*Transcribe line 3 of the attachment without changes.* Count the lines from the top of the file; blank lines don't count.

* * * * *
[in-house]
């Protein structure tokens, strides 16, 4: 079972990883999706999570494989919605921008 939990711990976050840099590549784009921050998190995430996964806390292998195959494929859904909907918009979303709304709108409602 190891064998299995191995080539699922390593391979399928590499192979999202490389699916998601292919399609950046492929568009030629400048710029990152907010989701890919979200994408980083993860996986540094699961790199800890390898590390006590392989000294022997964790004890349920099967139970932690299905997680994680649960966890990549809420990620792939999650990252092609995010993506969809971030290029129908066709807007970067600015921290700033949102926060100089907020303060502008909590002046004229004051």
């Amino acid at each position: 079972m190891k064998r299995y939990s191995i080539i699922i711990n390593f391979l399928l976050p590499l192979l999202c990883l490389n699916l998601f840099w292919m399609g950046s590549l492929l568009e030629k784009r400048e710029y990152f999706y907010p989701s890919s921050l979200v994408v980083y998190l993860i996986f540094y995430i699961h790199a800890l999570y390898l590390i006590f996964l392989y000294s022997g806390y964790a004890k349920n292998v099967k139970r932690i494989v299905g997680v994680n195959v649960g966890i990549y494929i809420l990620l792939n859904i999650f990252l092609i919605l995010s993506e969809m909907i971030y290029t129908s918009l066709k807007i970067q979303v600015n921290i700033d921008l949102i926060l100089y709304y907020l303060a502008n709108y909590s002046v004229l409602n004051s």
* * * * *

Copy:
């Amino acid at each position: 079972m190891k064998r299995y939990s191995i080539i699922i711990n390593f391979l399928l976050p590499l192979l999202c990883l490389n699916l998601f840099w292919m399609g950046s590549l492929l568009e030629k784009r400048e710029y990152f999706y907010p989701s890919s921050l979200v994408v980083y998190l993860i996986f540094y995430i699961h790199a800890l999570y390898l590390i006590f996964l392989y000294s022997g806390y964790a004890k349920n292998v099967k139970r932690i494989v299905g997680v994680n195959v649960g966890i990549y494929i809420l990620l792939n859904i999650f990252l092609i919605l995010s993506e969809m909907i971030y290029t129908s918009l066709k807007i970067q979303v600015n921290i700033d921008l949102i926060l100089y709304y907020l303060a502008n709108y909590s002046v004229l409602n004051s």